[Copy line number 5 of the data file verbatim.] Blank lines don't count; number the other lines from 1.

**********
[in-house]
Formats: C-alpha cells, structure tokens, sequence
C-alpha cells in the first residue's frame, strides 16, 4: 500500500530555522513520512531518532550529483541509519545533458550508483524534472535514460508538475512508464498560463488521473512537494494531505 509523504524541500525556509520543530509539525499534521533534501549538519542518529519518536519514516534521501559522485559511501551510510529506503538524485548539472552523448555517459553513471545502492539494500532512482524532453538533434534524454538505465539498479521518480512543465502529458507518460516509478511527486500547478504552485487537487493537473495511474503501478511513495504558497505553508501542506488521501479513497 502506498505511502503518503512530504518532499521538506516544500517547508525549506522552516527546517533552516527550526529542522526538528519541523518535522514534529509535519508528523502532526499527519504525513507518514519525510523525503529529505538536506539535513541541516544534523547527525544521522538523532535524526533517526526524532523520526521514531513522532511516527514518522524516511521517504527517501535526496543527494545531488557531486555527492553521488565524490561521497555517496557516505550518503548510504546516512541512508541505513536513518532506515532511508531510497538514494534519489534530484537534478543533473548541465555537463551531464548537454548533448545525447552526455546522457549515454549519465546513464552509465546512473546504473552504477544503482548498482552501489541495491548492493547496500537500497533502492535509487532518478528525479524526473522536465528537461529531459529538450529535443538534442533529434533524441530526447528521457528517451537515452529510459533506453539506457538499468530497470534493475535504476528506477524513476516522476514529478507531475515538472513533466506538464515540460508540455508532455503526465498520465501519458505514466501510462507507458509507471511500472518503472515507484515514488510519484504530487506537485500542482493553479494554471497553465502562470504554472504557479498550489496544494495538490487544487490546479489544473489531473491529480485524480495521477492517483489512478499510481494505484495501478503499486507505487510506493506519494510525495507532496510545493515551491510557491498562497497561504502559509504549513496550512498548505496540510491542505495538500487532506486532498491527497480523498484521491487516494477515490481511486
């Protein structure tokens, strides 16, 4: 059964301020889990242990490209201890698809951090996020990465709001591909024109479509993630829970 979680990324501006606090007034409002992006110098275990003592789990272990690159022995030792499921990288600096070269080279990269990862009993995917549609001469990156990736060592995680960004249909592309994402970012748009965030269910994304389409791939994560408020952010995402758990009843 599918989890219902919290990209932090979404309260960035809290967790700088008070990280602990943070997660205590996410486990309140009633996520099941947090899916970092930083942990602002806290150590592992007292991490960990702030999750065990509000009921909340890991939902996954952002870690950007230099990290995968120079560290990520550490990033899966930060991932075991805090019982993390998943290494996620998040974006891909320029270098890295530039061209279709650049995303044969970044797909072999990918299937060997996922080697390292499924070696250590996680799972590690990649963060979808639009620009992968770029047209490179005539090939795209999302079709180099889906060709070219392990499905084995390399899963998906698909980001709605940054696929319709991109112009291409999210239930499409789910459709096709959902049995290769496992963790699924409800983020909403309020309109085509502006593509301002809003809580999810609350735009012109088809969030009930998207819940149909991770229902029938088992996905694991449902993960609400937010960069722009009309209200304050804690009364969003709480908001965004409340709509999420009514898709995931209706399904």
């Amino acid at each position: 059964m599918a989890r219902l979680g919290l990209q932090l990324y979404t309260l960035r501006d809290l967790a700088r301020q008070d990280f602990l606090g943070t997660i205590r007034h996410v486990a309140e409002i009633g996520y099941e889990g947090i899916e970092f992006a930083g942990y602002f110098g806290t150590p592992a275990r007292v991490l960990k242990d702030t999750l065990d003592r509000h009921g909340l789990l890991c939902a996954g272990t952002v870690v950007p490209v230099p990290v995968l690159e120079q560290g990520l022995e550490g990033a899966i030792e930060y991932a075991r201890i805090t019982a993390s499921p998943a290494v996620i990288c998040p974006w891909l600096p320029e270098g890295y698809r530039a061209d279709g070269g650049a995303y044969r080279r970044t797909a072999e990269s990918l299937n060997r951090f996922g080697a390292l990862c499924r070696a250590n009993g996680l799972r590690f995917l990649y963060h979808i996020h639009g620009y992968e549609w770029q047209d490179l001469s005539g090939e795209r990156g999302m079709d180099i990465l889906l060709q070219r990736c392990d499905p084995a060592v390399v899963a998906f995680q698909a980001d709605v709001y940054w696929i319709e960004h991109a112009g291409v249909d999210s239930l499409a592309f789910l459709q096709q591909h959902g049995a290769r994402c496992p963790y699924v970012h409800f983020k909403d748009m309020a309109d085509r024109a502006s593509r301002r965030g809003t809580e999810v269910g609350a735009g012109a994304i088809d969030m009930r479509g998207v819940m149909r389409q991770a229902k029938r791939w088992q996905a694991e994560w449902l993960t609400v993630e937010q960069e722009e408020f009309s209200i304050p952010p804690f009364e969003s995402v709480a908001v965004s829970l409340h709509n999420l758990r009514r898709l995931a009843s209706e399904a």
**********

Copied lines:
């Amino acid at each position: 059964m599918a989890r219902l979680g919290l990209q932090l990324y979404t309260l960035r501006d809290l967790a700088r301020q008070d990280f602990l606090g943070t997660i205590r007034h996410v486990a309140e409002i009633g996520y099941e889990g947090i899916e970092f992006a930083g942990y602002f110098g806290t150590p592992a275990r007292v991490l960990k242990d702030t999750l065990d003592r509000h009921g909340l789990l890991c939902a996954g272990t952002v870690v950007p490209v230099p990290v995968l690159e120079q560290g990520l022995e550490g990033a899966i030792e930060y991932a075991r201890i805090t019982a993390s499921p998943a290494v996620i990288c998040p974006w891909l600096p320029e270098g890295y698809r530039a061209d279709g070269g650049a995303y044969r080279r970044t797909a072999e990269s990918l299937n060997r951090f996922g080697a390292l990862c499924r070696a250590n009993g996680l799972r590690f995917l990649y963060h979808i996020h639009g620009y992968e549609w770029q047209d490179l001469s005539g090939e795209r990156g999302m079709d180099i990465l889906l060709q070219r990736c392990d499905p084995a060592v390399v899963a998906f995680q698909a980001d709605v709001y940054w696929i319709e960004h991109a112009g291409v249909d999210s239930l499409a592309f789910l459709q096709q591909h959902g049995a290769r994402c496992p963790y699924v970012h409800f983020k909403d748009m309020a309109d085509r024109a502006s593509r301002r965030g809003t809580e999810v269910g609350a735009g012109a994304i088809d969030m009930r479509g998207v819940m149909r389409q991770a229902k029938r791939w088992q996905a694991e994560w449902l993960t609400v993630e937010q960069e722009e408020f009309s209200i304050p952010p804690f009364e969003s995402v709480a908001v965004s829970l409340h709509n999420l758990r009514r898709l995931a009843s209706e399904a």